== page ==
We are beginning to hear what financial reforms maybe brought forward during 2017. Tax reform is expected to be high on the listof priorities that Congress and the Trump Administration take up this year. I reviewed the reports coming out of the NAR 2017 Federal Policy Conference to get a handle on what might be on the way.

Rep. Kevin Brady (R-Texas), member of the tax policy subcommittee of the Ways and MeansCommittee attended NAR’s 2017 Federal Policy Conference on February8, 2017. Here are some of the ideas he presented which reflect the planning going onin the subcommittee.

The subcommittee is floating a plan to reduce thenumber of tax brackets from seven to three, with tax rates of 33, 25, and12 percent, respectively. They propose increasing thestandard deduction to almost twice its current amount. They would eliminate manyitemized deductions, including those for state and local taxes. Themortgage interest deduction which has been in place since 1913, and thededuction for charitable contributions would remain.

They are considering whether the Federal Governmentshould continue to back mortgages sold in the secondary market. Theybelieve the private sector parties should be better enabled to buy therisk held by Fannie Mae and Freddie Mac. Other legislation would touch ona common securitization platform Fannie and Freddie are working on, whichwould allow private insurers to get into the market more.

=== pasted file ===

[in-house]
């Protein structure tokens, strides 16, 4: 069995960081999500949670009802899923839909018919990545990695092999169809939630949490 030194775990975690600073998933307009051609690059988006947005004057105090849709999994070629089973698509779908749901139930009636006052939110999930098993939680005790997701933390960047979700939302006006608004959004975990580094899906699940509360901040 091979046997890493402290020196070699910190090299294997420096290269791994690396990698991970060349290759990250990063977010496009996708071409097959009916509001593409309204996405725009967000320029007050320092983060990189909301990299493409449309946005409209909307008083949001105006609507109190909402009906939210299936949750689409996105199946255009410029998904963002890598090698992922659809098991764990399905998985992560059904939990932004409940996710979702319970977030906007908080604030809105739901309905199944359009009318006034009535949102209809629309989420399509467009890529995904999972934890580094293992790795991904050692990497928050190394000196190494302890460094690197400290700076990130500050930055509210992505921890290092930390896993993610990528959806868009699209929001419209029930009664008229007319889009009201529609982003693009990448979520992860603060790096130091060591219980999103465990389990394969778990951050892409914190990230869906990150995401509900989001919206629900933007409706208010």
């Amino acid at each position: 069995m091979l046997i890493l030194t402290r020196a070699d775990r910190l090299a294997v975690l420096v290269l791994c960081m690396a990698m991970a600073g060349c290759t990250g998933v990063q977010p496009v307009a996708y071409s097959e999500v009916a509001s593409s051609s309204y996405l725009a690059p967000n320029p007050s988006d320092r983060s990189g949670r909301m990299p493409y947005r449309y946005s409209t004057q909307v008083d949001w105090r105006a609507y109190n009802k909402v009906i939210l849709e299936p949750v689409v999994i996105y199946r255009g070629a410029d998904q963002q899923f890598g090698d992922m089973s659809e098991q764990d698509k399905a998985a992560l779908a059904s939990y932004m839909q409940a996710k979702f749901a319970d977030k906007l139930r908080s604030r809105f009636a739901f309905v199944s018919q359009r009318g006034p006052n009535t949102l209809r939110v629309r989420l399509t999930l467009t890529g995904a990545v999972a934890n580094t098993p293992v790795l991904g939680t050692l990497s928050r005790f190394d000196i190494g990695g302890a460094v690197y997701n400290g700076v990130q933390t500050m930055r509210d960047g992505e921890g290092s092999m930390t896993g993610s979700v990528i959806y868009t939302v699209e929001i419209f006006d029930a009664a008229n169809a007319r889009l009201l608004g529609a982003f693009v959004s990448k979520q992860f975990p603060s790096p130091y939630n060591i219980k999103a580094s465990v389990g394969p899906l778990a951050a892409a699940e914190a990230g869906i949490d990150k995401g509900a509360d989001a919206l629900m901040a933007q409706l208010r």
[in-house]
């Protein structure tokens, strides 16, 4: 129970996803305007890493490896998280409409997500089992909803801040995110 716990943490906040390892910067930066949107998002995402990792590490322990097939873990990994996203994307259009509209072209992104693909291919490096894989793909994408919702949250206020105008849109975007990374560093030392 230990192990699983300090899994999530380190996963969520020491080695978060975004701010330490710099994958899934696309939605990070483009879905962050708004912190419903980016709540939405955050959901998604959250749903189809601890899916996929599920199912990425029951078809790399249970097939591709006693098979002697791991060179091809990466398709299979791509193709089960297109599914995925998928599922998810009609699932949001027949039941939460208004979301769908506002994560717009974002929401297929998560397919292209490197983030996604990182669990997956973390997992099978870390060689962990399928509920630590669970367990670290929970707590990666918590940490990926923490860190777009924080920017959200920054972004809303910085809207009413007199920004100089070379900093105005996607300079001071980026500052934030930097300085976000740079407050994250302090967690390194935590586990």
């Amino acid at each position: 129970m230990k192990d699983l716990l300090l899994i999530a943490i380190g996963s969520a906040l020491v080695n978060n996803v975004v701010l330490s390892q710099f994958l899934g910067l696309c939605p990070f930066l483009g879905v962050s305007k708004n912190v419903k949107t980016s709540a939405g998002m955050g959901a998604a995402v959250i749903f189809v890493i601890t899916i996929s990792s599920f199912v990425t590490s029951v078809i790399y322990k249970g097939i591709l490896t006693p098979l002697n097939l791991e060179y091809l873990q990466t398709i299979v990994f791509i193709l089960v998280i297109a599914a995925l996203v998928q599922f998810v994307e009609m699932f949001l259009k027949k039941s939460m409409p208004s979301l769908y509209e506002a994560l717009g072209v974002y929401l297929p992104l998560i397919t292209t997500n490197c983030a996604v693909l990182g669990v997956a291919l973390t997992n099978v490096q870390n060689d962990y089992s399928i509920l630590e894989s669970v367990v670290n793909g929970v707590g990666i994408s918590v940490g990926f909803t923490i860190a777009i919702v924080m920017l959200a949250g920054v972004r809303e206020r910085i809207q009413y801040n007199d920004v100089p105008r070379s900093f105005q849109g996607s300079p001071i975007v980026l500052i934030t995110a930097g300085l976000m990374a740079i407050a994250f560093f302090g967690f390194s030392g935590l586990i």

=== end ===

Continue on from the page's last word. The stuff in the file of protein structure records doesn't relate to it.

Realtors want the federal government to stay in themarket to ensure the viability of affordable, 30-year, fixed-rate mortgagesand also ensure mortgages are available in bad times as well as good.

They are also looking hard at the 1031 exchanges.They wouare listinening to discussions about eliminating them and replacingthem with accelerated write-offs of new business assets, includingbuildings (but not land) in the first year of ownership.

A really big thing the government could do is toloosen some of the Dodd-Frank era regulations to allow housing prices to rise. One of the primary reasons we don’t have enough inventoryin many parts of our country is because the prices are being held artificiallylow. Current appraisal rules and the automated pricing mechanisms used in the bankloan underwriting processes are too restrictive and don’t allow prices to riseto meet the market demand. As a result,we don’t have enough inventory.

It is simple economics; the price is not high enough for supply tomeet demand.

Let us hope 2017 is a year of thoughtful and important tax reform.